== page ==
Native prairie grasses to take root at Good Earth State Park Original

SIOUX FALLS, S.D. (KELO)– 106 acres of retired farmland on the southwestern edge of Good Earth State Park is to be restored to native prairie.

The land is managed by the non-profit organization, EcoSun Prairie Farms, Inc. W. Carter Johnson, Distinguished Professor Emeritus for South Dakota State University and Chairperson for EconSun Prairie Farms, says one of the reasons for this project is the park wants to go back and put in vegetation that was similar to when the Oneota Indians lived there and survived off bison, which depended on the prairie.

His organization’s interest is broader than that, Johnson says.

Map of the retired farmland at Good Earth State Park. Map courtesy of EcoSun Prairie Farms.

“It is certainly to celebrate the tribes and the habitat that they lived in, but also we are looking at prairie as sort of a rescue cover of our land and a way to improve our environment but also to find an economic way to do that,” Johnson said.

Johnson says there’s almost no tall grass prairie left, and EcoSun Prairie Farms is wanting to get prairie back in the landscapes.

The Sioux Falls Area Community Foundation has contributed valuable funding to launch this project.

The crop field that they will be using was planted to soybeans last year, Johnson says, which is the appropriate way to start this project. They have now planted native grasses and forbs on the ground. They have five different plant communities, so the prairie will not be all uniform. Then they will apply herbicides and wait for rain.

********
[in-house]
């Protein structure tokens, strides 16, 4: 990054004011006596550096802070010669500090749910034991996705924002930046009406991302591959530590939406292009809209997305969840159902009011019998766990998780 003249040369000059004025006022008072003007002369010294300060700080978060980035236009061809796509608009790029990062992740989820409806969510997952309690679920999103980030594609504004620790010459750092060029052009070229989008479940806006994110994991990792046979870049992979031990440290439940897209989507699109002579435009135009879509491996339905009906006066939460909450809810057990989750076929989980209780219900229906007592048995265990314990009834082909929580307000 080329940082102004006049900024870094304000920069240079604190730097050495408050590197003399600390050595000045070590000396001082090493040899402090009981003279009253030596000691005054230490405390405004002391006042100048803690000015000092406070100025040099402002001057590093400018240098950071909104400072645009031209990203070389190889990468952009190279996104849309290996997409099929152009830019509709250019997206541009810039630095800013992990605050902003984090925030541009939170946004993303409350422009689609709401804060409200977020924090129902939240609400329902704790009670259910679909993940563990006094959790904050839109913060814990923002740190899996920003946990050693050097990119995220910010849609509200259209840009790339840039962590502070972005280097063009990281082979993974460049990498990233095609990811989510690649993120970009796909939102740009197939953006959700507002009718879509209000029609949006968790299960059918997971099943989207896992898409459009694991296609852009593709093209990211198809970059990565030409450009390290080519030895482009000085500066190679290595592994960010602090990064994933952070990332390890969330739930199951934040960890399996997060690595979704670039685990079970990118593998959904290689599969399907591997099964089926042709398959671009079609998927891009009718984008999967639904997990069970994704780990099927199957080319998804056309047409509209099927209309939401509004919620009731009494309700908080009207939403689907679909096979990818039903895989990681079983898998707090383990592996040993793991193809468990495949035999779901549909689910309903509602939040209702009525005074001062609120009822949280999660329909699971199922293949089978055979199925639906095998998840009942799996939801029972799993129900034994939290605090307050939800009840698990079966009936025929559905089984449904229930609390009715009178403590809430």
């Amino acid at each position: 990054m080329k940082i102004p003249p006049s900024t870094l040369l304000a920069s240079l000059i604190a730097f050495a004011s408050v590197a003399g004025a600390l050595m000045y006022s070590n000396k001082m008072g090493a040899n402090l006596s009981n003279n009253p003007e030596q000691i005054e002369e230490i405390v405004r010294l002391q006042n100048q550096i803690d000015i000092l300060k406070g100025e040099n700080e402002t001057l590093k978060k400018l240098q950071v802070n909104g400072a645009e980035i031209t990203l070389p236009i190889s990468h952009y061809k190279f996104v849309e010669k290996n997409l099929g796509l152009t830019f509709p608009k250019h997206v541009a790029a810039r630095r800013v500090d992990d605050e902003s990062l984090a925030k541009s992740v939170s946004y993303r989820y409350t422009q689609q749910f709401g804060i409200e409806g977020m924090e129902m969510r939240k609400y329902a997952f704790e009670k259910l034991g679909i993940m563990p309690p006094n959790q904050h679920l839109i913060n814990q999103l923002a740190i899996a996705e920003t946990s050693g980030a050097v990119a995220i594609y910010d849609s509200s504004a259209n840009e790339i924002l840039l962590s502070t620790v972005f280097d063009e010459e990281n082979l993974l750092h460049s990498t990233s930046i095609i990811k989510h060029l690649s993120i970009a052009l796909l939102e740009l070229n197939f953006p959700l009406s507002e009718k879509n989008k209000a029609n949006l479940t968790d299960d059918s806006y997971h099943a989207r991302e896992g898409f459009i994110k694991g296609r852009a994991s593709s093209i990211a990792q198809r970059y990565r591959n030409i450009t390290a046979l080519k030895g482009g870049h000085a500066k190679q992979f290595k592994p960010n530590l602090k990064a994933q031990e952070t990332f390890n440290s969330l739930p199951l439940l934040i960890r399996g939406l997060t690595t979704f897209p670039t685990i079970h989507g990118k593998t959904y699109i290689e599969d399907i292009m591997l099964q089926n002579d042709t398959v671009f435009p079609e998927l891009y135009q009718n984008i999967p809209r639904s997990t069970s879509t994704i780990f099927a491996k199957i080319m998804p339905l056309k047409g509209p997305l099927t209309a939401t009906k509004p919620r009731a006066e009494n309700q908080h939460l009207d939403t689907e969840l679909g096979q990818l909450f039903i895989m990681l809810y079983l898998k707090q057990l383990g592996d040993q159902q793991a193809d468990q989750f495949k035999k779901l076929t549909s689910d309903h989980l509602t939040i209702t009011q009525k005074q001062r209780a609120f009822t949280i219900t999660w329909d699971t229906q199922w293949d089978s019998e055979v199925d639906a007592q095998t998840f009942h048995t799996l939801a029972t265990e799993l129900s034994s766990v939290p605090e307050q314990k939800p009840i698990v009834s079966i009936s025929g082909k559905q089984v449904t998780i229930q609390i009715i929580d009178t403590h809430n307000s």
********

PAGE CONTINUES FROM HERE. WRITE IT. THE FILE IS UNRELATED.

Johnson says the first year of restoration is called the weed stage, and during the stage, the plants will be very short. That is because they have to focus on growing their roots, so they can come up again next year. During the second year, the plants will be taller. After three years, there should be a good representation of an established prairie.

As far as the trails, Johnson says that after the second year, there should be plenty of things for people to look at as they explore this part of the park.

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The restored prairie ground will add the opportunity for park visitors to walk through expansive fields of tall grasses and shorter flowers. This will also provide areas for wildlife such as monarch and skipper butterflies, native bees and prairie birds such as bobolinks, meadowlarks and grasshopper sparrows.

According to a news release announcing the grant, prairies benefit the ecosystems through providing fish and wildlife habitat, pollinating crops, soil health, erosion control, flood attenuation, groundwater recharge, water protection and purification, carbon storage, climate protection and biodiversity of all classes of organisms.

With Good Earth State Park being located near Sioux Falls, this project will provide city-dwellers with the opportunity to experience prairies for themselves, Johnson says. It will show visitors why the prairie is important and why people care about it.

“There’s very few places of big cities having a prairie of this size right next door, on public land,” Johnson said. “There are nature conservatory places, which are terrific, but they are private, and you can’t just walk on them and poke around but you will be able to on this one.”

Previous prairie restoration near Colman, South Dakota. Photo courtesy of EcoSun Prairie Farms.

This is EcoSun Prairie Farm’s second time doing a major prairie restoration, Johnson says.

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